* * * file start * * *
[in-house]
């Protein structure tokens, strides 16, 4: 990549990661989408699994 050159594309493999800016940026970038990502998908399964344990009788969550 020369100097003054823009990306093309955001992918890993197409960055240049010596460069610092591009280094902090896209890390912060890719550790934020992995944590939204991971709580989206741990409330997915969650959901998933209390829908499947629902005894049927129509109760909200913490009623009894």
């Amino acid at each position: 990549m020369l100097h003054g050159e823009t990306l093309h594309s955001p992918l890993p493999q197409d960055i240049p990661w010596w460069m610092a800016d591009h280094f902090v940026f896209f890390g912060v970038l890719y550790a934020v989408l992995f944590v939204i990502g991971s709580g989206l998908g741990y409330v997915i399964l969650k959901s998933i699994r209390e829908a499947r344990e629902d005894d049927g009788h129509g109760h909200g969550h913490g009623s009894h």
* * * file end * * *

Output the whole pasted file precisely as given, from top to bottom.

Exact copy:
[in-house]
């Protein structure tokens, strides 16, 4: 990549990661989408699994 050159594309493999800016940026970038990502998908399964344990009788969550 020369100097003054823009990306093309955001992918890993197409960055240049010596460069610092591009280094902090896209890390912060890719550790934020992995944590939204991971709580989206741990409330997915969650959901998933209390829908499947629902005894049927129509109760909200913490009623009894």
């Amino acid at each position: 990549m020369l100097h003054g050159e823009t990306l093309h594309s955001p992918l890993p493999q197409d960055i240049p990661w010596w460069m610092a800016d591009h280094f902090v940026f896209f890390g912060v970038l890719y550790a934020v989408l992995f944590v939204i990502g991971s709580g989206l998908g741990y409330v997915i399964l969650k959901s998933i699994r209390e829908a499947r344990e629902d005894d049927g009788h129509g109760h909200g969550h913490g009623s009894h």